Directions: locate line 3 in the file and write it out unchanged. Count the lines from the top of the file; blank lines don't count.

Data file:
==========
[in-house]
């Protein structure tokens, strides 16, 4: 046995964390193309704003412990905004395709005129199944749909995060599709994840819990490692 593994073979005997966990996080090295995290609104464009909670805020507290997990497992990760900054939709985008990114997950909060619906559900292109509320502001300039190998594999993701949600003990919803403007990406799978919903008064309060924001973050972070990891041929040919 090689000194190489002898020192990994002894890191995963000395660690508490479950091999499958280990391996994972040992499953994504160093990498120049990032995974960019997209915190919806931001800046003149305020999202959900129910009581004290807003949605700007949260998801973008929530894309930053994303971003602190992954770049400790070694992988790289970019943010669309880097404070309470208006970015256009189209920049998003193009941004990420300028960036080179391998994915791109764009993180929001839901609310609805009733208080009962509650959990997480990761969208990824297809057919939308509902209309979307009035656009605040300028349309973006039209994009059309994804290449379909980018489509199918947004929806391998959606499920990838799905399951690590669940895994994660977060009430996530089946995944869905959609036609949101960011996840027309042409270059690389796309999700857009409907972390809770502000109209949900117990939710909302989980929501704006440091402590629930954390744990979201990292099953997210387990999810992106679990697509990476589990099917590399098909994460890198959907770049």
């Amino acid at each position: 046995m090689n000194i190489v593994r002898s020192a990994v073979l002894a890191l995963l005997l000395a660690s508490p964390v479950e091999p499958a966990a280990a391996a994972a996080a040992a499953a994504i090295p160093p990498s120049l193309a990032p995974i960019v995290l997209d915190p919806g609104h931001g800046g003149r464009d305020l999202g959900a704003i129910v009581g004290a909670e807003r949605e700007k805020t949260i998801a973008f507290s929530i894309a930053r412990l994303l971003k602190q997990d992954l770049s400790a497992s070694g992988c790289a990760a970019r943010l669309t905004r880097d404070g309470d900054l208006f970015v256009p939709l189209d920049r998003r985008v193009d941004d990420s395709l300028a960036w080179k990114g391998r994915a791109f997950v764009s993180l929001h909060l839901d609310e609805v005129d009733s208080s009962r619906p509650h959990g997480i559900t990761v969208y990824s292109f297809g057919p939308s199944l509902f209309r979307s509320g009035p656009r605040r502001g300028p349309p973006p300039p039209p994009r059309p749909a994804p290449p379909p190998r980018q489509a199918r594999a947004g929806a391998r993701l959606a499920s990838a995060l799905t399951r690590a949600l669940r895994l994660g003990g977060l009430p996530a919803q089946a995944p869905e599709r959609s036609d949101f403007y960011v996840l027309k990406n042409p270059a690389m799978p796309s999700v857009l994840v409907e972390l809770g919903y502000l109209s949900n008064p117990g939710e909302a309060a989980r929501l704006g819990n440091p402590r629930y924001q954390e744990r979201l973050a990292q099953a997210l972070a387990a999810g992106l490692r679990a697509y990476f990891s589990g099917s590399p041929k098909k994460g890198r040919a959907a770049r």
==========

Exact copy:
């Amino acid at each position: 046995m090689n000194i190489v593994r002898s020192a990994v073979l002894a890191l995963l005997l000395a660690s508490p964390v479950e091999p499958a966990a280990a391996a994972a996080a040992a499953a994504i090295p160093p990498s120049l193309a990032p995974i960019v995290l997209d915190p919806g609104h931001g800046g003149r464009d305020l999202g959900a704003i129910v009581g004290a909670e807003r949605e700007k805020t949260i998801a973008f507290s929530i894309a930053r412990l994303l971003k602190q997990d992954l770049s400790a497992s070694g992988c790289a990760a970019r943010l669309t905004r880097d404070g309470d900054l208006f970015v256009p939709l189209d920049r998003r985008v193009d941004d990420s395709l300028a960036w080179k990114g391998r994915a791109f997950v764009s993180l929001h909060l839901d609310e609805v005129d009733s208080s009962r619906p509650h959990g997480i559900t990761v969208y990824s292109f297809g057919p939308s199944l509902f209309r979307s509320g009035p656009r605040r502001g300028p349309p973006p300039p039209p994009r059309p749909a994804p290449p379909p190998r980018q489509a199918r594999a947004g929806a391998r993701l959606a499920s990838a995060l799905t399951r690590a949600l669940r895994l994660g003990g977060l009430p996530a919803q089946a995944p869905e599709r959609s036609d949101f403007y960011v996840l027309k990406n042409p270059a690389m799978p796309s999700v857009l994840v409907e972390l809770g919903y502000l109209s949900n008064p117990g939710e909302a309060a989980r929501l704006g819990n440091p402590r629930y924001q954390e744990r979201l973050a990292q099953a997210l972070a387990a999810g992106l490692r679990a697509y990476f990891s589990g099917s590399p041929k098909k994460g890198r040919a959907a770049r």